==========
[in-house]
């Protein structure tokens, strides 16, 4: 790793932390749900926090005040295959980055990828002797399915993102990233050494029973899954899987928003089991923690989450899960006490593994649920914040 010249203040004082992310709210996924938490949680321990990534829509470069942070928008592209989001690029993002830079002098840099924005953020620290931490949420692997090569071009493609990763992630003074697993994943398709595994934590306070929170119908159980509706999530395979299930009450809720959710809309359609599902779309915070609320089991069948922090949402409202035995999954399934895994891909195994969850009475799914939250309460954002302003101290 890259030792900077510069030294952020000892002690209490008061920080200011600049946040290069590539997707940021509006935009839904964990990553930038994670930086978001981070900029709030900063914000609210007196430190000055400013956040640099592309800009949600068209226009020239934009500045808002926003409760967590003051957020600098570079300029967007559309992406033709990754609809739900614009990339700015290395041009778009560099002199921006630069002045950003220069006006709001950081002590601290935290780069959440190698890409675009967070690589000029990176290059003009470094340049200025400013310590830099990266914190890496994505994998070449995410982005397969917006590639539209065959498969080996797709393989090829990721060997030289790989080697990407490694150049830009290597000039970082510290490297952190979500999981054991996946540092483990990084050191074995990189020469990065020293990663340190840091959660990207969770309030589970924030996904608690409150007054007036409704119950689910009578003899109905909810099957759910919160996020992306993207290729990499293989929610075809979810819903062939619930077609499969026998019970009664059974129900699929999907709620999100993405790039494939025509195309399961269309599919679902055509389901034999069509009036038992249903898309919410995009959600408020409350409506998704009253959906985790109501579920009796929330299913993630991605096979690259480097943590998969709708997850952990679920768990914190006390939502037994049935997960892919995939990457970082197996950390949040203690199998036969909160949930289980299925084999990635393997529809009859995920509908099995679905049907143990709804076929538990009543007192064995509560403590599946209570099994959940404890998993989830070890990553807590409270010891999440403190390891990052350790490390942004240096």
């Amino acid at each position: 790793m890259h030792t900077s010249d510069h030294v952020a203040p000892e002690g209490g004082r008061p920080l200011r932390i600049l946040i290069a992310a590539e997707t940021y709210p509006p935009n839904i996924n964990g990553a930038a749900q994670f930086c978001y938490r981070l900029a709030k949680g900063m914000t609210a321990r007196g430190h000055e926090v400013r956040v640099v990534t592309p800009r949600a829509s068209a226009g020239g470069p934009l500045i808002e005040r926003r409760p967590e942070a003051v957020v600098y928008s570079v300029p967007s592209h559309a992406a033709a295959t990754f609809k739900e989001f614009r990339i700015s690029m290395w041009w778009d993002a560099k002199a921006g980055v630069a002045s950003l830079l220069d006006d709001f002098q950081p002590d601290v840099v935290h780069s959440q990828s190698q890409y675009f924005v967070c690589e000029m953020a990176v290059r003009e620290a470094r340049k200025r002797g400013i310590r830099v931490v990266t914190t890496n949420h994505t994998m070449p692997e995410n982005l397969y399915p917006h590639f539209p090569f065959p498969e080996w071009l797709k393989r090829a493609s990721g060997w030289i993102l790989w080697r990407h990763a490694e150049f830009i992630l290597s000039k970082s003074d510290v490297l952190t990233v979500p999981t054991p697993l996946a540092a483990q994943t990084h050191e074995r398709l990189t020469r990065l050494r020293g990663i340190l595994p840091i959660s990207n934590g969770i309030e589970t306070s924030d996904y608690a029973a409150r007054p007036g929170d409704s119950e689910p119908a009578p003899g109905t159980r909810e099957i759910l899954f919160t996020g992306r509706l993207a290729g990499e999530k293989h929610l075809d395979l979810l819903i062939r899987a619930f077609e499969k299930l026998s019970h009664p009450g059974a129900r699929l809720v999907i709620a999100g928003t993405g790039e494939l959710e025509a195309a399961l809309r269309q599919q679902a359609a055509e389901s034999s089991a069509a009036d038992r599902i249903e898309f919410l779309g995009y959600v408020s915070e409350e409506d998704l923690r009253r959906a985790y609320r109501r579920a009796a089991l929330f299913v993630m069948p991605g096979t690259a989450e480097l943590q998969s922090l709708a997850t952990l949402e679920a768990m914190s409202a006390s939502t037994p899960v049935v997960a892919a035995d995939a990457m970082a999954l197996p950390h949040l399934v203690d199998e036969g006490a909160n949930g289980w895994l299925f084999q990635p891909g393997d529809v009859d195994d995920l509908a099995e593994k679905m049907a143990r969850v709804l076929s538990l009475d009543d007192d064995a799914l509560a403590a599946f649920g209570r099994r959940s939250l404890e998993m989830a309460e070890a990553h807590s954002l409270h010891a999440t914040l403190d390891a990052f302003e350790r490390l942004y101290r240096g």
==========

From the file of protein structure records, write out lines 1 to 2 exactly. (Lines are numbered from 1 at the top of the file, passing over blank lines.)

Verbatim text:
[in-house]
């Protein structure tokens, strides 16, 4: 790793932390749900926090005040295959980055990828002797399915993102990233050494029973899954899987928003089991923690989450899960006490593994649920914040 010249203040004082992310709210996924938490949680321990990534829509470069942070928008592209989001690029993002830079002098840099924005953020620290931490949420692997090569071009493609990763992630003074697993994943398709595994934590306070929170119908159980509706999530395979299930009450809720959710809309359609599902779309915070609320089991069948922090949402409202035995999954399934895994891909195994969850009475799914939250309460954002302003101290 890259030792900077510069030294952020000892002690209490008061920080200011600049946040290069590539997707940021509006935009839904964990990553930038994670930086978001981070900029709030900063914000609210007196430190000055400013956040640099592309800009949600068209226009020239934009500045808002926003409760967590003051957020600098570079300029967007559309992406033709990754609809739900614009990339700015290395041009778009560099002199921006630069002045950003220069006006709001950081002590601290935290780069959440190698890409675009967070690589000029990176290059003009470094340049200025400013310590830099990266914190890496994505994998070449995410982005397969917006590639539209065959498969080996797709393989090829990721060997030289790989080697990407490694150049830009290597000039970082510290490297952190979500999981054991996946540092483990990084050191074995990189020469990065020293990663340190840091959660990207969770309030589970924030996904608690409150007054007036409704119950689910009578003899109905909810099957759910919160996020992306993207290729990499293989929610075809979810819903062939619930077609499969026998019970009664059974129900699929999907709620999100993405790039494939025509195309399961269309599919679902055509389901034999069509009036038992249903898309919410995009959600408020409350409506998704009253959906985790109501579920009796929330299913993630991605096979690259480097943590998969709708997850952990679920768990914190006390939502037994049935997960892919995939990457970082197996950390949040203690199998036969909160949930289980299925084999990635393997529809009859995920509908099995679905049907143990709804076929538990009543007192064995509560403590599946209570099994959940404890998993989830070890990553807590409270010891999440403190390891990052350790490390942004240096």